Wed., Nov. 7,1945 J A C K S O N T H E D I L L O N E X A M I N E R Page F ire Mr. and Mrs. Dan Pendergast were transacting business ip Dil­ lon and Butte last week, return­ ing Friday. Claud Lapham motored to Dil­ lon Sunday, returning Monday af­ ternoon. Mrs. Robert Jackson and little daughter, Karen, and Mrs. John Cheek, were Dillon shoppers Wednesday. Martin C. Jackson motored to Dillon Monday to preside at the county commissioners regular meeting. Mr. and Mrs. Tom Clemow, Mr. and Mrs. Wendell Jardine attend­ ed the stock ¿how in Butte, Sat­ urday, Nov. 3 Mrs. John Dooling entertained the 4-H club Thursday, Mrs. Emil Schindler presiding. Little Su zanne Dansie reports a good at­ tendance and splendid refresh­ ments, but not yet being ten years old was unable to report on the business session The social highlight of the week here was the Halloween party sponsored by members of Enterprise camp Wednesday af­ ternoon. Pupils of the public school were told the parents and patrons were coming to visit that afternoon with the little tots of pre-school age, that they wanted ft Under New Management Top Market Prices for Your FURS — HIDES — PELTS —WOOL AND HORSE HAIR ALWAYS A SQUARE DEAL Will appreciate your stopping to get acquainted! j Dillon Hide & Fur | Howard Rundle & Ivan Ledbetter ? V ♦ X ~ X ~ X M X ~ X » X « X \ X ” X \ X « X ~ X \ X ” X « X ” X M X M X ‘ * ’X \ X M X ‘ , X M X ‘ * X V Ï t t •J V SOMETHING TO CROW ABOUT! WE’RE PROUD THAT Rocky Mountain Beer has always been brewed from finest all-grain ingredients, and slow-aged to mellow-mild perfection . . . tempt­ ing flavor and absolute purity. That’s, why we are justifiably proud of ROCKY MOUNTAIN BEER. So step up and say, “Make Mine Rocky Mountain.” It’s custom brewed for extra taste satisfaction. ONE OF AMERICA'S GREAT REGIONAL BEERSI CUSTOM BREW ED TO THE LOCAL TASTEI Bottled and Brewed by the ANACONDA BREWING CO. Anaconda, Mont Career A life time job, in comfort, with steady ad­ vancement in pay and privileges, is the good fortune of the soldier in the United States Army today. Non-commissioned officers re­ ceive special consideration with their own clubs, their own messes and an executive training which has fitted many for splendid advancement in civilian life. The Regular Army Has A GOOD JOB for you. ENLIST NOW! Once a soldier completes his first enlistment he is on the high road to success. HIS PAY GOES UP. HE BECOMES A LEADER OF MEN. After only twenty years he may re­ tire with a generous retirement pay FOR LIFE. During these years the soldier receives, in addition to his pay, his clothes, his food, his lodgings, his medical and dental care, income tax exemptions and an annual vacation of a month with full pay. VOLUNTEER TODAY Take Your Choice of Theatre and Branch of Service For further details see UNITED STATES ARMY Recruiting Service Headquarters District 321 West Galena Butte, Montana to greet the new teacher, inspect their work, and register, and af­ terward all were to march to the I.O.O.F. recreation hall where three distinguished visitors from shadowland would greet them. Being very practical youngsters they hastily prepared a good dis­ play of their work and then pro­ ceeded to accustom themselves to greet the strangers as “we are a kin to you” for the mystery state­ ment of shadowland readily meant ghosts and witches to them. (If anyone ever surprised these youngsters, it was farther back than 1914) for they had made for themselves clever masks and sol­ emnly marched into the hall sur­ prising the ghosts, witches anc visitors more than thev surprised the children. They readily fol lowed the hostesses in the grand march, as did thet visitors, after which they had a treasure hunt and each found a Halloween bas ket filled with sweets with their own name inside, a gift from the committee, after which games were played. The afternoon be­ ing dark and cloudy added to the fun, and the lights had to be turned on. Jackson is following in the trend of modern teachings that Halloween is not an occasion for disturbance and vandalism but for real merriment for everyone, big and little, old and young, and not one evidence of disturbance or disorder has been noted in our town for several years. The committee is especially grateful to Mrs. Barney Bray, Mrs. Erma Reich and Mrs. Roy Ford who appeared in shadow- land costume and added much to the enjoyment of the occasion, and also to those mothers with pre-school age children who at tended. M E L R O S E MARGUERITE LA MARCHE Correspondent Cattle Buyers Emmett Jones and Harbinson have been active in this area for the past two weeks. Mr. Jones is from the Dil­ lon area while Mr. Harbinson is a California buyer. Ten carloads of cattle have been shipped from this point since Nov. 1. Five carloads of sheep were also sent out from Melrose. A number of high school stu­ dents attended the play, “Arsenic and Old Lace,” presented in Dil Ion Monday night. Included in the party were Miss Helen Mac­ Donald and William Boetticher, teachers; Bill Kearns, Ernest De- Ladd, Misses Hazel Benson, Mar garet Eighorn, Geraldine Rey nolds, Geraldine DeLeon, John and Louis Reynolds, students; and Hildreth Taylor, driver. Mrs. Anne Fraser and brother, Walter Eighorn, returned Monday from a trip to Portland, Ore. They accompanied Mrs. Eighorn who is still a patient in a Portland clin­ ic. Mrs. Fraser visited with rela­ tives in Oregon and Washington. Mr. and Mrs. Leslie Trueman shopped and attended to matters of business in Butte last week. Among the hunting parties go­ ing out from Melrose last week was one including Mr. and Mrs. Nick DeLeon, Mr. and Mrs. Leslie Trueman, Mr. and Mrs. Korn, Joe Buyan and Mr. Pace. Mr. and Mrs. John Keene and family motored to Dillon Satur­ day where Mrs. Keene received medical attention for a severe cold which threatened pneu­ monia. Mrs. Frank Gordon and Mrs. Maclvor motored to Dillon Mon­ day to shop. Mrs; Gordon also 'had her automobile repaired. H A R T W I G TONIGHT ONLY —Double Feature— “DELIGHTFULLY DANGEROUS” Jane Powell, Ralph Bellamy —and— “BOSTON BLACKIE’S RENDEZVOUS” With Chester Morris • THURSDAY AND FRIDAY DOUBLE FEATURE “GRIZZLY’S MILLIONS” —^nd . . “MAIN STREET AFTER DARK” • SATURDAY ONLY “JANIE” Plus Cartoons and Shorts • SUNDAY AND MONDAY Special Armistice Program “A BELL FOR ADANO” One of the war’s great stories. Pins Cartoon and News 9 • TUESDAY AND WEDNESDAY Bing Crosby’s Production “THE GREAT JOHN L.” The life story of John L. Sullivan, , an epic of action. é f l & l é d í to lead in S e O c o Z y S k p m e e t & C to lead •n \ S a c f c to lead in c S v n o m y Outstanding appearance features of the new 1946 Chevrolet in­ clude: new Beauty-Leader Styling; luxurious Body by Fisher; new Widc-Wing radiator grille; new hood ornamentation; new two-tone color harmonics; distinctive new instrument panel; and massive new \Car-Saver” bumpers both front and rear. Notable engineering features include: Chevrolet’s proved Valve- in-Ilead Thrift-Master Engine for performance with economy; the famous Unitized Knee-Action Ride for comfort; Extra-Easy Vacuum- Power Shift and Shockproof Steering for driving case; and Positive-Action Hydraulic Brakes for smooth, safe, positive stops. For years, Chevrolet has been the most economical of all largest- selling low-priced cars, from the all-round standpoint of gaB, oil, tires and upkeep; and the new Chevrolet for 1946 iB designed and built to maintain this reputation for highest quality at low cost. Be sure to see this beautiful new car at your Chevrolet dealer’s. FIRST ( % * ¡ * T S Ú > ¿ k < á t ' - M E m O l E T MONTANA AUTO SALES Corner Montana and Reeder Streets Phone 300 Mrs. Lively and her daughter, Mrs. Roy Evans, motored to Dil­ lon Saturday where Mrs. Lively received medical treatment. Mrs. Aline Stone, Arline Dem- mons, Misses Hazel and Margue­ rite LaMarche and Eugene Mol- leur attended a show in Butte last week. Mrs. Aline Stone and brother, Eugene Molleur, attended a ball game in Butte Saturday night. Mr. and Mrs. Albert Hager and Leo Trumpower left Sunday for the upper Canyon creek area where they will get out logs for the Gordon sawmill. Mrs. Hager will do the cooking. The sawmill has suspended operations until more logs are available. Mike O’Brien spent the week­ end at his home in Melrose. Mike attends high school in Dillon. Nels Rundberg is a patient at a Butte hospital where he was taken last week by Frank Gor­ don. Henry OfTen was a passenger to Butte Monday morning. Students of the Melrose school enjoyed Halloween parties Wed­ nesday afternoon and evening. After games and dancing were enjoyed refreshments were serv­ ed. As usual, the children came in costume. Prizes for the best costumes in the primary room were awarded to little Karen Hull, first grader, and her three- yeaivold sister, Leah. The little girls were dressed charmingly and realistically as yellow chickens. Their suits were made by their mother, Mrs. Kenneth Hull, and grandmother, Mrs. Sam Friend. For the intermediate grades the prizes were awarded as follows: the most original costume, Shir­ ley Lively, garbed as Raggedy Ann; the prettiest, Helen Fassler, a gypsy, and Joan Smith, funniest. Mothers kindly acting as chaper­ ones and judges were Mrs. Leon­ ard Lively, school trustee, Mrs. Gebhart 'Fassler, Mrs. Mary Smith, Mrs. Albert Streb, Mrs. Poole, Mrs. Reynolds, and Mrs. Boetticher. 90K«e^c«c«ea»c<c«c«e9e9c«c4€«c4e«e«e«c*c««c«c«c^G*e*c«cse40G0fGK«c9C«c«e«cK*E9C«e«c«c«c«c*» ARMISTICE D A N C E Auspices of BEAVERHEAD POST NO. 20 AMERICAN LEGION CITY HALL DILLON Saturday Night 1 A N o v e m b e r . . . . . . . . . . . . . 1 1 / NELLIE POOLE’S ORCHESTRA Start the double holiday with the veterans! Deserving of honorable men­ tion were Betty Jo Poole and Barbara Jean Trueman. Betty Jo was cleverly disguised as an old man. Barbara represented October. She wore a dress with bright blue bodice portraying the October sky, her skirt was green and covered with bright autumn leaves. She wore strings of rose berries for necklace, bracelets and anklets, and her hat was a large paper pumpkin worn Rus­ sian ballet style. Barbara car­ ried a pennant inscribed “Octo­ ber.” High school winners were Ha­ zel Benson, comical, Agnes Kam- bich and Margaret Eighorn, origi­ nal, Gerry Reynolds, prettiest. Mr. and Mrs. Isaac Dodgson, who spent the summer at the Bryan ranch on the lower Big Hole, returned to their home in Melrose last week. M o n t a n a L i v e s t o c k A u c t i o n C o m p a n y BUTTE, MONTANA Montana’s Fastest Growing Market In Eleven Sales We have sold 12,968 cattle at auction for a total value of $1,136,671.46 We have fed 2,381 cars of transit cattle in twelve weeks. We have the most modern yards in the Northwest, where the best hay is fed that money can buy, and the best water is supplied that cattle can drink. 98% of all the cattle sold at our auction sales have been consigned by growers. THERE MUST BE A REASON BiU Studdert Rial Havens Floyd Skelton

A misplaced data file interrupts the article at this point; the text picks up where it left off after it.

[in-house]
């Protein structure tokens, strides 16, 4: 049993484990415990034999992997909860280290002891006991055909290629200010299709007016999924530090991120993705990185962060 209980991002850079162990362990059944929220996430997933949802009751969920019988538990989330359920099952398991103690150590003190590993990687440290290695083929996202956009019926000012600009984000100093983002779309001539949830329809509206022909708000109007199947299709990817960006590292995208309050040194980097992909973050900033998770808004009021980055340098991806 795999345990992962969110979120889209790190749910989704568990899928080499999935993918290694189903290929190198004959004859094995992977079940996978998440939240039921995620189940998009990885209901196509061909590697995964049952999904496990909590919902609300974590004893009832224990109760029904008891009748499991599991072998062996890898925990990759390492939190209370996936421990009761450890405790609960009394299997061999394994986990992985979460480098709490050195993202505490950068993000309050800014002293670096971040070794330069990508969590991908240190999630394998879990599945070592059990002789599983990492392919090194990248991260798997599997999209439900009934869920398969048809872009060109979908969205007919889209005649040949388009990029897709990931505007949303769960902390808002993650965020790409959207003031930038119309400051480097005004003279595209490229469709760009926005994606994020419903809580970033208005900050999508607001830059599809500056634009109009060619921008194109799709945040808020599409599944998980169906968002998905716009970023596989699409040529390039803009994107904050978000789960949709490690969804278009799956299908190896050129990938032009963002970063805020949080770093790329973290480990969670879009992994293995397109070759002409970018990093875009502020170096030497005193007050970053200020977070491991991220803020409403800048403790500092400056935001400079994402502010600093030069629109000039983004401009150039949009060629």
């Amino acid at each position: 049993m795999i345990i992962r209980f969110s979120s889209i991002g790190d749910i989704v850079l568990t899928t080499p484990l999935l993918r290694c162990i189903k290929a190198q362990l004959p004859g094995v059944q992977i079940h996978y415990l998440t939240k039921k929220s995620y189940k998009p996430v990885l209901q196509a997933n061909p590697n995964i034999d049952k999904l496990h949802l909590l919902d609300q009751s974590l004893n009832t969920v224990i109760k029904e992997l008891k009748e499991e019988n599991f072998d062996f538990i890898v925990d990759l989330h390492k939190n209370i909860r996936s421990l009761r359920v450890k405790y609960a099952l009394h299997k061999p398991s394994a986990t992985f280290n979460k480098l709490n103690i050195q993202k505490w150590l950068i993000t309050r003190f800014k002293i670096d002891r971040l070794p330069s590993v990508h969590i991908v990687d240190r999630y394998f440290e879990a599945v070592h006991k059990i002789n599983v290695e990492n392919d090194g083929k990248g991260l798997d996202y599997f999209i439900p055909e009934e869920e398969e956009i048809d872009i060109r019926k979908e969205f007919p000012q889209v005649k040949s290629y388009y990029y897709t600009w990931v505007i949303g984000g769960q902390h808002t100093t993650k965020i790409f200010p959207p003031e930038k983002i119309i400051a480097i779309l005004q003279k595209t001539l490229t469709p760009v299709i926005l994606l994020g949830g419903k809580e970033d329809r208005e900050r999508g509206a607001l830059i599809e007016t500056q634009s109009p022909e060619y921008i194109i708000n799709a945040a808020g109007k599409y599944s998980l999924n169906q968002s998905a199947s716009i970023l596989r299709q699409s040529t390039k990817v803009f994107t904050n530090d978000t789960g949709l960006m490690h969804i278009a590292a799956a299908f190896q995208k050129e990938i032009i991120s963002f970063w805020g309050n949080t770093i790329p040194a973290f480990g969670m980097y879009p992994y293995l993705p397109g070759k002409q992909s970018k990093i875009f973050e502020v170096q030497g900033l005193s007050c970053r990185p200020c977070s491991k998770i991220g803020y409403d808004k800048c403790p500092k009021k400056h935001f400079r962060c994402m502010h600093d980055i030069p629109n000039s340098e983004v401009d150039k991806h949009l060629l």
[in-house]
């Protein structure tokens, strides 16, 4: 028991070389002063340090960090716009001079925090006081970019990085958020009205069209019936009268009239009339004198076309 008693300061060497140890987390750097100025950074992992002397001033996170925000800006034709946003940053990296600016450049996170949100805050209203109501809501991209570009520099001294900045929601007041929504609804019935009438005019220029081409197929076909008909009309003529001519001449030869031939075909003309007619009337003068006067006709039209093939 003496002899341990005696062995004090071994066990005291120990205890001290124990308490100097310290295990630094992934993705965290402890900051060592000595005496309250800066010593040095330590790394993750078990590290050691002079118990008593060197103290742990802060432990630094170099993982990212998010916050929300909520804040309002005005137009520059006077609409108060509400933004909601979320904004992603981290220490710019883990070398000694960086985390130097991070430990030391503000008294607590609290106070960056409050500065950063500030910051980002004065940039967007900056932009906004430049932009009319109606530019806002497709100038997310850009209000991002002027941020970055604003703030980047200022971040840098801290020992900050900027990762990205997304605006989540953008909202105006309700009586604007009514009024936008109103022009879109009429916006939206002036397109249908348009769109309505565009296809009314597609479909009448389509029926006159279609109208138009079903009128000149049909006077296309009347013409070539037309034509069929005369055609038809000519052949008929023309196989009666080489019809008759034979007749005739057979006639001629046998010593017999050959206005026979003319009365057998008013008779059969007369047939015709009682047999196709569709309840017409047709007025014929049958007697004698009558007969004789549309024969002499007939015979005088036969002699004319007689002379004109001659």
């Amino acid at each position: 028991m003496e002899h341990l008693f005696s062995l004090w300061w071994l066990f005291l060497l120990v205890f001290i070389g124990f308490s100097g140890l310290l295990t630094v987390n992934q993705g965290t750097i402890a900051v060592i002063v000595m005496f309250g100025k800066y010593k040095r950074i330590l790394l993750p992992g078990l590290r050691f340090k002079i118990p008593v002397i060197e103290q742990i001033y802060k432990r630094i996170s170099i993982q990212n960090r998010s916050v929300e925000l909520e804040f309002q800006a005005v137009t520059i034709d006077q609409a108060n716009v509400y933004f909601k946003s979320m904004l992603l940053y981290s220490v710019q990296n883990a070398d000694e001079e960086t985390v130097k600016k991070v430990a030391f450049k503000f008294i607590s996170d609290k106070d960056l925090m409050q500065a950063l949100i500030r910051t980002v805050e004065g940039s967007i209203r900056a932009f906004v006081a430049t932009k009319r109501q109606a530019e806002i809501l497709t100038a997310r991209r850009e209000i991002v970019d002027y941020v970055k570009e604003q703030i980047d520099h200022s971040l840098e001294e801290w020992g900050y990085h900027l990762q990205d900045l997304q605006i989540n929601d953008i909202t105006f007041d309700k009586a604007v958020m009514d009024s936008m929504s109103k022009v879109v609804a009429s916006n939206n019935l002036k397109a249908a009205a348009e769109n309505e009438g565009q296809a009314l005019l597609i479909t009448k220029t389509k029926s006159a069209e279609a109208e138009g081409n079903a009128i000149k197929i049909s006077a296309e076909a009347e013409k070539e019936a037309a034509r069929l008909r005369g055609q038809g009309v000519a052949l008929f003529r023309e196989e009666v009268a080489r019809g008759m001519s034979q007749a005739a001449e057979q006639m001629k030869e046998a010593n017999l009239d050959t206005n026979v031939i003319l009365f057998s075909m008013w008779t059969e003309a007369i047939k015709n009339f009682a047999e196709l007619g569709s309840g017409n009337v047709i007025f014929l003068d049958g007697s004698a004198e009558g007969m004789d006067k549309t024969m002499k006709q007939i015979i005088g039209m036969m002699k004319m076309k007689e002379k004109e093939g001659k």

The Dillon Examiner (Dillon, Mont.), 07 Nov. 1945, located at <>, image provided by MONTANA NEWSPAPERS, Montana Historical Society, Helena, Montana.